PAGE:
Spring 2015 - Graduate Course Descriptions
Description of Course:
Taught by an active composer-conductor, this course will approach interdisciplinarity by examining the working sketches of master creators in all media (music, literature, drama, cinema and the visual arts), comparing rejected drafts with the final versions. We will thus attempt to view each work "from the inside out," reconstructing the artist's train of thought and exploring both the rational and irrational aspects of turning a blank canvas or page into a work of art. In so doing, we will develop insights, criteria and procedures for analyzing, evaluating and verbalizing the artistic experience.
The course will begin with an introduction to the basic terminology of aesthetics and arts criticism, including points of attack for verbalization in the arts: reporter, theorist, analyst, historian, judge, companion, independent creator. Each class thereafter will feature a different topic (i.e., The Elements of Drama, The Psychology of Climax, Form vs. Content, Form as Content, Art about Art, The Artist revealed through his/her art, Collaborations, Art and Society, Art and Mythology, etc.) which will serve as a focal point for a short lecture by the instructor followed by student presentations and class discussion. The film *Les Enfants du Paradis* will be included as a final analysis project incorporating an integration of the arts. There will also be a special presentation regarding the nature of historical inquiry.
SPECIFIC LEARNING OBJECTIVES:
1. Analyze and explain the creator's process in creating a work of art.
2. Analyze and explain the artistic experience through a demonstrated understanding of the terminology and techniques of arts criticism.
3. Develop skills and techniques for formal academic writing, with particular emphasis upon verbalizing non-verbal phenomena, such as music and visual art.
Ghiselin (ed.), The Creative Process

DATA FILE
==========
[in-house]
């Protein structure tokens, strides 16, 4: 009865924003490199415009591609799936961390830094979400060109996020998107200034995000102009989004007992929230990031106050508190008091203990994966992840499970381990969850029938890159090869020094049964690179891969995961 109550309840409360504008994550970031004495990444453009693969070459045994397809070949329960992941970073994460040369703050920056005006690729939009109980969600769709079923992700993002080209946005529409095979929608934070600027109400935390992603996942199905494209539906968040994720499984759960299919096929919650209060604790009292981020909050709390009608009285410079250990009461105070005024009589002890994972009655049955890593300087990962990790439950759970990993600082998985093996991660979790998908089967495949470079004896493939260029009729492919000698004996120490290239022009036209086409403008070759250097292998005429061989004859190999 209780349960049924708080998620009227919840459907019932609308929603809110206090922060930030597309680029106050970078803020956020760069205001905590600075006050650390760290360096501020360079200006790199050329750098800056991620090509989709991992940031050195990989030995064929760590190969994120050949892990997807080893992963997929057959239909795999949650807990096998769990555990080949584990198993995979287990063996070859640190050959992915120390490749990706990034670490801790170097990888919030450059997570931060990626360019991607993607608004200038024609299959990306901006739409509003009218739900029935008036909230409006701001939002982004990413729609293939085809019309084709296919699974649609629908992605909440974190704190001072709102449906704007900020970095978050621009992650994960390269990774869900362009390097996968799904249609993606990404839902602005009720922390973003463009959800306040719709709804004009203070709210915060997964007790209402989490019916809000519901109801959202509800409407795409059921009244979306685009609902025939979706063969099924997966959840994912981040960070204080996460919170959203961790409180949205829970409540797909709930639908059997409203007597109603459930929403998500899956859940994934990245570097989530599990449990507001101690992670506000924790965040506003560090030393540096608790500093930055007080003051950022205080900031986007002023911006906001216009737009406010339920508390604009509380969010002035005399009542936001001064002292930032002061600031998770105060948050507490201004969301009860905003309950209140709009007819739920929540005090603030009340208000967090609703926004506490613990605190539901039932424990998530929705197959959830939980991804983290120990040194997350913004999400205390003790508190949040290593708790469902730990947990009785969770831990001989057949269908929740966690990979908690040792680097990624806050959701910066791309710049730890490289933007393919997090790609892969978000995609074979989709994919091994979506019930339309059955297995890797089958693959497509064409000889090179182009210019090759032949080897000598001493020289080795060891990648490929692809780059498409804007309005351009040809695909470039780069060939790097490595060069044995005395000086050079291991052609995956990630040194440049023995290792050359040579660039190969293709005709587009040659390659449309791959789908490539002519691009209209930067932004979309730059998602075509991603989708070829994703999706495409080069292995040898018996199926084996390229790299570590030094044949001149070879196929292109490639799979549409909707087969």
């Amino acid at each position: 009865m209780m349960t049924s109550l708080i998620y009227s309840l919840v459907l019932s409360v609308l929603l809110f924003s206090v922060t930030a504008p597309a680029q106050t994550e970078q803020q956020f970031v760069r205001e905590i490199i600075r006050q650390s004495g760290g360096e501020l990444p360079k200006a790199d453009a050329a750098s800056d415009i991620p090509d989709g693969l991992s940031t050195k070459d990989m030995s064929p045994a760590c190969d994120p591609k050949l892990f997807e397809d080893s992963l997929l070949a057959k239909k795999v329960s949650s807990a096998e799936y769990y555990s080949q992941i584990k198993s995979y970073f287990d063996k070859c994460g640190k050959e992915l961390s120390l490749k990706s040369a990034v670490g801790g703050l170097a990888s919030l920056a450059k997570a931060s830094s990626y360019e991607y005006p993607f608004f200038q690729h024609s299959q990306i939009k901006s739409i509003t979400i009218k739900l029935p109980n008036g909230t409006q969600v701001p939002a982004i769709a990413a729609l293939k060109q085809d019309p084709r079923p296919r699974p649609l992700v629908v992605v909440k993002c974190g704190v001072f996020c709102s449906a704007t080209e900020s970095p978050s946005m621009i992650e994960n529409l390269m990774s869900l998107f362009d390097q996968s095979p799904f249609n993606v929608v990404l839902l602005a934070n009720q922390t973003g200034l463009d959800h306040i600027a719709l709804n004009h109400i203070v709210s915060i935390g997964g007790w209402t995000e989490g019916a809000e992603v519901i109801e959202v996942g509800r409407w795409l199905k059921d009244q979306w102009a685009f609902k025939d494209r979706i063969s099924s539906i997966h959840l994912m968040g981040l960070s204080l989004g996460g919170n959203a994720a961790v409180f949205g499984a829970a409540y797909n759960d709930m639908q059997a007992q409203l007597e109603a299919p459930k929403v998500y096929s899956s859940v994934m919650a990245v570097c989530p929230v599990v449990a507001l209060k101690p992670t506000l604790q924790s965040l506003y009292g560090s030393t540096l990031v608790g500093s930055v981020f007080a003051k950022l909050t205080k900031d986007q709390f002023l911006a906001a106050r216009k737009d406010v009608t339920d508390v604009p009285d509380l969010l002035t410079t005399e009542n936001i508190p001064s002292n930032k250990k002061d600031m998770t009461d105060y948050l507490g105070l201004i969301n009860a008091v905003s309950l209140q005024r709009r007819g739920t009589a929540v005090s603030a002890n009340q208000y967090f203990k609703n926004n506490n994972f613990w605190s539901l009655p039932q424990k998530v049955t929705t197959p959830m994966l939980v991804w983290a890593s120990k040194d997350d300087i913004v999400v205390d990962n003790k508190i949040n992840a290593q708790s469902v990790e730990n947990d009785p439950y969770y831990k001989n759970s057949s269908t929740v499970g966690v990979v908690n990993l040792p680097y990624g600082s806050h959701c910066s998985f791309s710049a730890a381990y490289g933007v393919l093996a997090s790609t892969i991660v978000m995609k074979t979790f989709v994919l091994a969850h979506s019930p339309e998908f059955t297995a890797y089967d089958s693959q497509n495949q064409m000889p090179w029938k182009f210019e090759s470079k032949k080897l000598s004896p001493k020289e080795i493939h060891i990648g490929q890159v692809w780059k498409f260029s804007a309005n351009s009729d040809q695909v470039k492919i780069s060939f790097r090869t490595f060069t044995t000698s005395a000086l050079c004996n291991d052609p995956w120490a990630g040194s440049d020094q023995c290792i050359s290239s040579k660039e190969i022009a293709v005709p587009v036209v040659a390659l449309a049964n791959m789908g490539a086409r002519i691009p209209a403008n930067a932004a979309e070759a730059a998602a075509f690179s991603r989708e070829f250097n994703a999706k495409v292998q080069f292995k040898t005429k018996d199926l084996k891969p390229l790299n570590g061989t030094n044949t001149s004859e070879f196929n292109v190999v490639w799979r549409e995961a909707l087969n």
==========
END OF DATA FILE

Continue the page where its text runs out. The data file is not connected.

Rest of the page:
Egri, The Art of Dramatic Writing
Stravinsky, The Poetics of Music
Arnold, History: A Very Short Introduction
plus class handouts and additional assigned readings
Danto, The Transfiguration of the Commonplace
Wingell, Writing About Music
Barnet, A Short Guide to Writing About Art
Strunk & White, The Elements of Style
Course Requirements/Evaluation Criteria:
There will be no tests or term papers. Instead, each student will be asked to prepare a short (ten-minute) weekly class presentation on a specific work of art in any medium which illustrates the assigned topic. The presentation should include a brief sample of the work (text to be read or summarized, picture to be shown, CD or DVD to be played or YouTube link to be viewed).
Students will also be asked to write five short (three to four-page) formal analytical essays, each one on a topic related to the class presentations. Each essay should present the studentâ€™s original ideas about a work of art and its relation to the class topic, with a conclusion and specific supporting examples. A final notebook of these five essays will be required at the end of the semester: the original graded copies of the first four essays plus the new fifth essay. In those notebooks, students also have the option of turning in revisions of any or all of the first four essays, along with the graded originals. If the grade is higher for the revised essay, then the new grade will take the place of the original grade. Students will be graded equally on their written work (50%) and on their weekly class participation (50%).